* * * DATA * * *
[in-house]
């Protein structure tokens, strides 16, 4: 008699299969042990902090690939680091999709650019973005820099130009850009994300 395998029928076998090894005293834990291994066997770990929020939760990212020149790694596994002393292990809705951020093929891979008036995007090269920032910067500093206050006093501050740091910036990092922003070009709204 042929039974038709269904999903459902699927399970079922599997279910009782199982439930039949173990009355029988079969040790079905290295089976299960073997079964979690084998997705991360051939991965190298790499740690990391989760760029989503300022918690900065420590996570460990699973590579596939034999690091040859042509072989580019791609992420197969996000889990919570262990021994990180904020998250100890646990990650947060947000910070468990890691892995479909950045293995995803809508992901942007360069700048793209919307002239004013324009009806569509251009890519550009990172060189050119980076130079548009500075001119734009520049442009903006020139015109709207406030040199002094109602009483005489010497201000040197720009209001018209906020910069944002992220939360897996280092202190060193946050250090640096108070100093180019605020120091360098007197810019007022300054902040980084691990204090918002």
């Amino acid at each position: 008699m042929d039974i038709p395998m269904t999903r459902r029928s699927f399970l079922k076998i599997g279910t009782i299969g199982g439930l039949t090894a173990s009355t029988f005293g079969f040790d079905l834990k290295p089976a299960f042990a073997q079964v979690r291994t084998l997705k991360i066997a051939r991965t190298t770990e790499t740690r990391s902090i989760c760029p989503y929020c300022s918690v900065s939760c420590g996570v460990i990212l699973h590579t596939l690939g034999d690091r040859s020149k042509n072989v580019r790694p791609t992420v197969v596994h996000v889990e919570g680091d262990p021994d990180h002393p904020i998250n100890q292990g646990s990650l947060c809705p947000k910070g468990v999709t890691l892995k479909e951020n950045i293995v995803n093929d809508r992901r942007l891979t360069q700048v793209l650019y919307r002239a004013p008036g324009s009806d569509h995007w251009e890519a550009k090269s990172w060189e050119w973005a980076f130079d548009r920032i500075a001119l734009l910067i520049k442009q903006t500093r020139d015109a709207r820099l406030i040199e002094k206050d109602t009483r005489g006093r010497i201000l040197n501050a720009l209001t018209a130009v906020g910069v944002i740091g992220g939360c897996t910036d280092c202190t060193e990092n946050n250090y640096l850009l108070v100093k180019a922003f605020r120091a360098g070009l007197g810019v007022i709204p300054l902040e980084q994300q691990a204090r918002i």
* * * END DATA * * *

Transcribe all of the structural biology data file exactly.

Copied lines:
[in-house]
């Protein structure tokens, strides 16, 4: 008699299969042990902090690939680091999709650019973005820099130009850009994300 395998029928076998090894005293834990291994066997770990929020939760990212020149790694596994002393292990809705951020093929891979008036995007090269920032910067500093206050006093501050740091910036990092922003070009709204 042929039974038709269904999903459902699927399970079922599997279910009782199982439930039949173990009355029988079969040790079905290295089976299960073997079964979690084998997705991360051939991965190298790499740690990391989760760029989503300022918690900065420590996570460990699973590579596939034999690091040859042509072989580019791609992420197969996000889990919570262990021994990180904020998250100890646990990650947060947000910070468990890691892995479909950045293995995803809508992901942007360069700048793209919307002239004013324009009806569509251009890519550009990172060189050119980076130079548009500075001119734009520049442009903006020139015109709207406030040199002094109602009483005489010497201000040197720009209001018209906020910069944002992220939360897996280092202190060193946050250090640096108070100093180019605020120091360098007197810019007022300054902040980084691990204090918002």
């Amino acid at each position: 008699m042929d039974i038709p395998m269904t999903r459902r029928s699927f399970l079922k076998i599997g279910t009782i299969g199982g439930l039949t090894a173990s009355t029988f005293g079969f040790d079905l834990k290295p089976a299960f042990a073997q079964v979690r291994t084998l997705k991360i066997a051939r991965t190298t770990e790499t740690r990391s902090i989760c760029p989503y929020c300022s918690v900065s939760c420590g996570v460990i990212l699973h590579t596939l690939g034999d690091r040859s020149k042509n072989v580019r790694p791609t992420v197969v596994h996000v889990e919570g680091d262990p021994d990180h002393p904020i998250n100890q292990g646990s990650l947060c809705p947000k910070g468990v999709t890691l892995k479909e951020n950045i293995v995803n093929d809508r992901r942007l891979t360069q700048v793209l650019y919307r002239a004013p008036g324009s009806d569509h995007w251009e890519a550009k090269s990172w060189e050119w973005a980076f130079d548009r920032i500075a001119l734009l910067i520049k442009q903006t500093r020139d015109a709207r820099l406030i040199e002094k206050d109602t009483r005489g006093r010497i201000l040197n501050a720009l209001t018209a130009v906020g910069v944002i740091g992220g939360c897996t910036d280092c202190t060193e990092n946050n250090y640096l850009l108070v100093k180019a922003f605020r120091a360098g070009l007197g810019v007022i709204p300054l902040e980084q994300q691990a204090r918002i």